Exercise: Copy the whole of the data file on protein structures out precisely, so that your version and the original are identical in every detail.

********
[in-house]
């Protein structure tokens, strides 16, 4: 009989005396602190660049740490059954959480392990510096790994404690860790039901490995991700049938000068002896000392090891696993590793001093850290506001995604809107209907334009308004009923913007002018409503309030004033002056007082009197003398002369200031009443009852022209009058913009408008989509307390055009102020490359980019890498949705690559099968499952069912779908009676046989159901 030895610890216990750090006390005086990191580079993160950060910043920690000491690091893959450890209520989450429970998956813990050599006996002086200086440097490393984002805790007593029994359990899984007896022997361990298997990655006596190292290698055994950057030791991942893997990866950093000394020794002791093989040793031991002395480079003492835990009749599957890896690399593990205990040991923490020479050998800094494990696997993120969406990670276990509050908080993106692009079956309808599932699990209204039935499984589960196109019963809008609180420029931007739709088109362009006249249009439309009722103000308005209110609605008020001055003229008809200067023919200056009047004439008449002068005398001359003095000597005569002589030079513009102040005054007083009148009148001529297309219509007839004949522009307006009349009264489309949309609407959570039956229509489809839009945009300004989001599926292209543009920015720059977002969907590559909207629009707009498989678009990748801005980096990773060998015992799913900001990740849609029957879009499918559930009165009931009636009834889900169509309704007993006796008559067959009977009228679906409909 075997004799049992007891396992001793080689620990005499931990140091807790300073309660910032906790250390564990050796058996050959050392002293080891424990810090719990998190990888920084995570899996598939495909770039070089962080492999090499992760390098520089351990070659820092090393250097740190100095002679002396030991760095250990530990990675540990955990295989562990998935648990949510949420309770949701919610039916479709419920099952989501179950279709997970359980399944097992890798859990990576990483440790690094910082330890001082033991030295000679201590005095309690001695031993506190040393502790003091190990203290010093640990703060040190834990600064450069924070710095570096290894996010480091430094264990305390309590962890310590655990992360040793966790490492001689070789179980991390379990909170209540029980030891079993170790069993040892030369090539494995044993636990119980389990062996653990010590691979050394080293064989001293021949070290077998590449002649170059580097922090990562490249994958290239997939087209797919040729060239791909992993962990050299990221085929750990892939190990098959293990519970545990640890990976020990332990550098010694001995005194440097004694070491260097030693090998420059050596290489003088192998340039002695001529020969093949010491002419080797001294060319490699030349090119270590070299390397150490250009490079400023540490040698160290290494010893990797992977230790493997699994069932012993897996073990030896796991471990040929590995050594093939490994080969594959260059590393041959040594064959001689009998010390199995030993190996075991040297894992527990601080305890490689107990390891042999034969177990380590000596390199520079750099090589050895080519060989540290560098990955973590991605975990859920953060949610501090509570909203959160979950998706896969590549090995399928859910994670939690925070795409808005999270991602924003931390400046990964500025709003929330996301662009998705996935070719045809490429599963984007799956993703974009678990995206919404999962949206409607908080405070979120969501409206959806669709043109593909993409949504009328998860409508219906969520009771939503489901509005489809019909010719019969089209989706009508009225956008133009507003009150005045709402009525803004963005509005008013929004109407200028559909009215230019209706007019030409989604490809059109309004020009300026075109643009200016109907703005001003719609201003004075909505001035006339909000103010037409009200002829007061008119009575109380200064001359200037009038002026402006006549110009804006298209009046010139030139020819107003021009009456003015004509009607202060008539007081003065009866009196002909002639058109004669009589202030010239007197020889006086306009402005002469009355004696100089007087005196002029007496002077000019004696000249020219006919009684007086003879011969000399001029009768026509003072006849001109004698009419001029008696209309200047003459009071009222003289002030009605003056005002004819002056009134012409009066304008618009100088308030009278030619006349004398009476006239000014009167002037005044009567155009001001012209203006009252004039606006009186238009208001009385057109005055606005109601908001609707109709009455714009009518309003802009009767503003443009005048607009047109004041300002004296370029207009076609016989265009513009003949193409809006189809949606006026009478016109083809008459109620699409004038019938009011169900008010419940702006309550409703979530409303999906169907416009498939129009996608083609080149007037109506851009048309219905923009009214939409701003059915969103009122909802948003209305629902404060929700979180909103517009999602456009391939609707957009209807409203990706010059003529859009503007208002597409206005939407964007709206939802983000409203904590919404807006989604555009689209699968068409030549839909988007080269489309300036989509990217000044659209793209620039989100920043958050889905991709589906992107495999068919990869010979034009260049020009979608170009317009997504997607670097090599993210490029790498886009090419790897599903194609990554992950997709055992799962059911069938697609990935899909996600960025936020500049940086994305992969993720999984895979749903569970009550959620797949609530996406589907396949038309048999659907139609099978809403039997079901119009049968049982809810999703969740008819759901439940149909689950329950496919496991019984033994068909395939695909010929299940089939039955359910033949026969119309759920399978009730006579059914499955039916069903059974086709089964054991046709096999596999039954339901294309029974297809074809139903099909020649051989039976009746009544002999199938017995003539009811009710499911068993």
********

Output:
[in-house]
């Protein structure tokens, strides 16, 4: 009989005396602190660049740490059954959480392990510096790994404690860790039901490995991700049938000068002896000392090891696993590793001093850290506001995604809107209907334009308004009923913007002018409503309030004033002056007082009197003398002369200031009443009852022209009058913009408008989509307390055009102020490359980019890498949705690559099968499952069912779908009676046989159901 030895610890216990750090006390005086990191580079993160950060910043920690000491690091893959450890209520989450429970998956813990050599006996002086200086440097490393984002805790007593029994359990899984007896022997361990298997990655006596190292290698055994950057030791991942893997990866950093000394020794002791093989040793031991002395480079003492835990009749599957890896690399593990205990040991923490020479050998800094494990696997993120969406990670276990509050908080993106692009079956309808599932699990209204039935499984589960196109019963809008609180420029931007739709088109362009006249249009439309009722103000308005209110609605008020001055003229008809200067023919200056009047004439008449002068005398001359003095000597005569002589030079513009102040005054007083009148009148001529297309219509007839004949522009307006009349009264489309949309609407959570039956229509489809839009945009300004989001599926292209543009920015720059977002969907590559909207629009707009498989678009990748801005980096990773060998015992799913900001990740849609029957879009499918559930009165009931009636009834889900169509309704007993006796008559067959009977009228679906409909 075997004799049992007891396992001793080689620990005499931990140091807790300073309660910032906790250390564990050796058996050959050392002293080891424990810090719990998190990888920084995570899996598939495909770039070089962080492999090499992760390098520089351990070659820092090393250097740190100095002679002396030991760095250990530990990675540990955990295989562990998935648990949510949420309770949701919610039916479709419920099952989501179950279709997970359980399944097992890798859990990576990483440790690094910082330890001082033991030295000679201590005095309690001695031993506190040393502790003091190990203290010093640990703060040190834990600064450069924070710095570096290894996010480091430094264990305390309590962890310590655990992360040793966790490492001689070789179980991390379990909170209540029980030891079993170790069993040892030369090539494995044993636990119980389990062996653990010590691979050394080293064989001293021949070290077998590449002649170059580097922090990562490249994958290239997939087209797919040729060239791909992993962990050299990221085929750990892939190990098959293990519970545990640890990976020990332990550098010694001995005194440097004694070491260097030693090998420059050596290489003088192998340039002695001529020969093949010491002419080797001294060319490699030349090119270590070299390397150490250009490079400023540490040698160290290494010893990797992977230790493997699994069932012993897996073990030896796991471990040929590995050594093939490994080969594959260059590393041959040594064959001689009998010390199995030993190996075991040297894992527990601080305890490689107990390891042999034969177990380590000596390199520079750099090589050895080519060989540290560098990955973590991605975990859920953060949610501090509570909203959160979950998706896969590549090995399928859910994670939690925070795409808005999270991602924003931390400046990964500025709003929330996301662009998705996935070719045809490429599963984007799956993703974009678990995206919404999962949206409607908080405070979120969501409206959806669709043109593909993409949504009328998860409508219906969520009771939503489901509005489809019909010719019969089209989706009508009225956008133009507003009150005045709402009525803004963005509005008013929004109407200028559909009215230019209706007019030409989604490809059109309004020009300026075109643009200016109907703005001003719609201003004075909505001035006339909000103010037409009200002829007061008119009575109380200064001359200037009038002026402006006549110009804006298209009046010139030139020819107003021009009456003015004509009607202060008539007081003065009866009196002909002639058109004669009589202030010239007197020889006086306009402005002469009355004696100089007087005196002029007496002077000019004696000249020219006919009684007086003879011969000399001029009768026509003072006849001109004698009419001029008696209309200047003459009071009222003289002030009605003056005002004819002056009134012409009066304008618009100088308030009278030619006349004398009476006239000014009167002037005044009567155009001001012209203006009252004039606006009186238009208001009385057109005055606005109601908001609707109709009455714009009518309003802009009767503003443009005048607009047109004041300002004296370029207009076609016989265009513009003949193409809006189809949606006026009478016109083809008459109620699409004038019938009011169900008010419940702006309550409703979530409303999906169907416009498939129009996608083609080149007037109506851009048309219905923009009214939409701003059915969103009122909802948003209305629902404060929700979180909103517009999602456009391939609707957009209807409203990706010059003529859009503007208002597409206005939407964007709206939802983000409203904590919404807006989604555009689209699968068409030549839909988007080269489309300036989509990217000044659209793209620039989100920043958050889905991709589906992107495999068919990869010979034009260049020009979608170009317009997504997607670097090599993210490029790498886009090419790897599903194609990554992950997709055992799962059911069938697609990935899909996600960025936020500049940086994305992969993720999984895979749903569970009550959620797949609530996406589907396949038309048999659907139609099978809403039997079901119009049968049982809810999703969740008819759901439940149909689950329950496919496991019984033994068909395939695909010929299940089939039955359910033949026969119309759920399978009730006579059914499955039916069903059974086709089964054991046709096999596999039954339901294309029974297809074809139903099909020649051989039976009746009544002999199938017995003539009811009710499911068993």